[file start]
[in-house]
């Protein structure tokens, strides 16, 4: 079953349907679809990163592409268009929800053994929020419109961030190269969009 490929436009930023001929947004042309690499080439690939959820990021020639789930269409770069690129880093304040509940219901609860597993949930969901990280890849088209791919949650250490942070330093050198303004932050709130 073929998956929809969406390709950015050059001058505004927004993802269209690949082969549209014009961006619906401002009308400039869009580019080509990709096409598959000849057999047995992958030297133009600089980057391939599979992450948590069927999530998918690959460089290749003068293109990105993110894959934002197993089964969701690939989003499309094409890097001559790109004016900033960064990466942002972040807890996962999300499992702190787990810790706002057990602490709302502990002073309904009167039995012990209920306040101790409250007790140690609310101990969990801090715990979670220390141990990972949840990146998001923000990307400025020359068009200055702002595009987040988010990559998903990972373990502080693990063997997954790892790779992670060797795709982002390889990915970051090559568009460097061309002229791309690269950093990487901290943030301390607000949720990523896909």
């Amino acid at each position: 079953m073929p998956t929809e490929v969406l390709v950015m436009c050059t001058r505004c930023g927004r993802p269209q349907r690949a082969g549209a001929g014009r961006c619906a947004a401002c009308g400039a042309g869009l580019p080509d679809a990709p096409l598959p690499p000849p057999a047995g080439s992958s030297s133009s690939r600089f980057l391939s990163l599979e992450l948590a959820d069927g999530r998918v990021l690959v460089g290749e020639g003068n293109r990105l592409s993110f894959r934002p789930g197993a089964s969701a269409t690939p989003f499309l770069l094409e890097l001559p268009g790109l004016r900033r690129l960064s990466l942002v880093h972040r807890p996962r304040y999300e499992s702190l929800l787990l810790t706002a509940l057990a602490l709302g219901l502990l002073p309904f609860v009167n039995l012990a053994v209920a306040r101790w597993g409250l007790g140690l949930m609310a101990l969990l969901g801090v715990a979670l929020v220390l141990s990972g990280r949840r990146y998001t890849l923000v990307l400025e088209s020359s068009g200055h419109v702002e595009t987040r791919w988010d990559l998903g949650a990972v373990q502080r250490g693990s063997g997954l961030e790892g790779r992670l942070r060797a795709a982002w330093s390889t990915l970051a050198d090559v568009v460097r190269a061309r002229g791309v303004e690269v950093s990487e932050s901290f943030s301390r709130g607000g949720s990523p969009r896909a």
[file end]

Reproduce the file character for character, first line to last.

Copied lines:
[in-house]
């Protein structure tokens, strides 16, 4: 079953349907679809990163592409268009929800053994929020419109961030190269969009 490929436009930023001929947004042309690499080439690939959820990021020639789930269409770069690129880093304040509940219901609860597993949930969901990280890849088209791919949650250490942070330093050198303004932050709130 073929998956929809969406390709950015050059001058505004927004993802269209690949082969549209014009961006619906401002009308400039869009580019080509990709096409598959000849057999047995992958030297133009600089980057391939599979992450948590069927999530998918690959460089290749003068293109990105993110894959934002197993089964969701690939989003499309094409890097001559790109004016900033960064990466942002972040807890996962999300499992702190787990810790706002057990602490709302502990002073309904009167039995012990209920306040101790409250007790140690609310101990969990801090715990979670220390141990990972949840990146998001923000990307400025020359068009200055702002595009987040988010990559998903990972373990502080693990063997997954790892790779992670060797795709982002390889990915970051090559568009460097061309002229791309690269950093990487901290943030301390607000949720990523896909």
């Amino acid at each position: 079953m073929p998956t929809e490929v969406l390709v950015m436009c050059t001058r505004c930023g927004r993802p269209q349907r690949a082969g549209a001929g014009r961006c619906a947004a401002c009308g400039a042309g869009l580019p080509d679809a990709p096409l598959p690499p000849p057999a047995g080439s992958s030297s133009s690939r600089f980057l391939s990163l599979e992450l948590a959820d069927g999530r998918v990021l690959v460089g290749e020639g003068n293109r990105l592409s993110f894959r934002p789930g197993a089964s969701a269409t690939p989003f499309l770069l094409e890097l001559p268009g790109l004016r900033r690129l960064s990466l942002v880093h972040r807890p996962r304040y999300e499992s702190l929800l787990l810790t706002a509940l057990a602490l709302g219901l502990l002073p309904f609860v009167n039995l012990a053994v209920a306040r101790w597993g409250l007790g140690l949930m609310a101990l969990l969901g801090v715990a979670l929020v220390l141990s990972g990280r949840r990146y998001t890849l923000v990307l400025e088209s020359s068009g200055h419109v702002e595009t987040r791919w988010d990559l998903g949650a990972v373990q502080r250490g693990s063997g997954l961030e790892g790779r992670l942070r060797a795709a982002w330093s390889t990915l970051a050198d090559v568009v460097r190269a061309r002229g791309v303004e690269v950093s990487e932050s901290f943030s301390r709130g607000g949720s990523p969009r896909a």